Hell’s Kitchen condo residents are rebelling against its ‘creepy’ boss
New York Post
By Christopher Cameron
11 November 2018

Daniel Neiditch posing in 635 W 42nd St.
Christian Johnston

Enraged residents of a Hell’s Kitchen condo are rebelling against the flashy building boss who they claim has turned the luxe tower into an illegal, short-term rental “gulag.”

Daniel Neiditch’s firm, River to River Realty, is not just the exclusive Realtor for the Atelier, located 635 W. 42nd St., he is also the building’s manager and 10-year-long board president.

Owners accuse Neiditch of using his power to run the building like a Mafioso, organizing a large-scale illegal Airbnb racket with other board members, and threatening and intimidating residents who have stood in his way, according to a draft lawsuit, to be filed this week in Manhattan Supreme Court, obtained by the Post.

“He called me ‘gray hair bitch,’” says condo owner Eugenia Elliott, who was fined $2,500 for “incitement of violence” by the board, she says for running an 88-strong Atelier residents’ WhatsApp group organized to combat the short-term rental epidemic in the building. “I’m a 70-year-old grandmother of four.”

“It’s the kookiest place,” says Tanya Helfand, a divorce attorney who bought a pied--terre in February. “It’s like a Fellini movie here.”

Helfand says that immediately after she purchased her apartment it was clear that foreign tourists and even bachelorette parties were overrunning the 46-story tower. But instead of addressing the problem by having the doorman ID residents, she says Neiditch threatened her and admitted to “watching” her via the building’s security-camera system.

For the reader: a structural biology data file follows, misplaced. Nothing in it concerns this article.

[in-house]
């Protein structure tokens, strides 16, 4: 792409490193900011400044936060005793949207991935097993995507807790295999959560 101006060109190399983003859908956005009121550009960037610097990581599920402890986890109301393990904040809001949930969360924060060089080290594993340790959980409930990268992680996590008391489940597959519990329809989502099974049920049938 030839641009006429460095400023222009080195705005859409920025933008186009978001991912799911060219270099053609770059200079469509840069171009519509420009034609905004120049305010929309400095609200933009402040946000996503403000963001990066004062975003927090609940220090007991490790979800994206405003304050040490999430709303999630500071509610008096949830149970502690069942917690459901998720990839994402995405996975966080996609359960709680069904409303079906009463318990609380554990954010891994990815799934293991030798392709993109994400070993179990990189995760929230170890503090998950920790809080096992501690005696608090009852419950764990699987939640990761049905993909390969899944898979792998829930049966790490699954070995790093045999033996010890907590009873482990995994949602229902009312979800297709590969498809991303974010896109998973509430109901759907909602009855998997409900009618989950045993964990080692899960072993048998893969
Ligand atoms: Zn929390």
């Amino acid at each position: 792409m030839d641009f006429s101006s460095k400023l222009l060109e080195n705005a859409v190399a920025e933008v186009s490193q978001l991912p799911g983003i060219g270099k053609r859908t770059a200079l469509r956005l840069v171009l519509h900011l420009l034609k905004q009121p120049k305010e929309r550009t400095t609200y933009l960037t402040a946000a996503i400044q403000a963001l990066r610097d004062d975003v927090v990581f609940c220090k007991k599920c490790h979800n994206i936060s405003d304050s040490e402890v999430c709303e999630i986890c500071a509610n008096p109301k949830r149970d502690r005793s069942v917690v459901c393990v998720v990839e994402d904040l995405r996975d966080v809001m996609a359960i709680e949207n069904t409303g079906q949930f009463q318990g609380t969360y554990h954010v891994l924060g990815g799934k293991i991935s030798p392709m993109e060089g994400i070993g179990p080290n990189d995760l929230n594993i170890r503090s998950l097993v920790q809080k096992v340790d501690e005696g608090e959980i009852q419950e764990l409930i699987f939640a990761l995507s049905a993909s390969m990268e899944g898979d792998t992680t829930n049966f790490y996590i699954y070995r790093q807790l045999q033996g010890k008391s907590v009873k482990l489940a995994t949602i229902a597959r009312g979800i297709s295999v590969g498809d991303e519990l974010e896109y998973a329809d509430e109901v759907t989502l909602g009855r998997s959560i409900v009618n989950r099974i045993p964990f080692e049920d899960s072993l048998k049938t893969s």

“I am a single woman and it’s pretty damn creepy,” she says. “He scares people. I filed a harassment report with the police.”

On Oct. 12, the Mayor’s Office of Special Enforcement, which has been cracking down on short-term rentals across the city, raided the 475-unit building and issued 33 violations for illegal Airbnbs, according to summonses reviewed by The Post. Residents, who have made over 100 complaints to the city’s 311 hotline, according to public records, say those units were just the tip of the iceberg and that more tourists arrived luggage in tow the very same day. Even the building’s cleaning service has been transformed into a turn-down service for the short-term rentals, residents say.

“Daniel Neiditch, the President of the Atelier Board of Managers, usurped the Board, and together with the other named Defendants, have collectively engaged in a complex illegal transient rental enterprise at the Atelier,” the draft lawsuit states.

The raid rattled some of the alleged illegal landlords as piles of mattresses, furniture and room partitions appeared in the Dumpster behind the building following the raid.

Neiditch, who did not return requests for comment, did not receive a summons. Through his lawyer, he now claims to not own any units in the building – despite acting as its president and telling The Post in May he owned multiple units.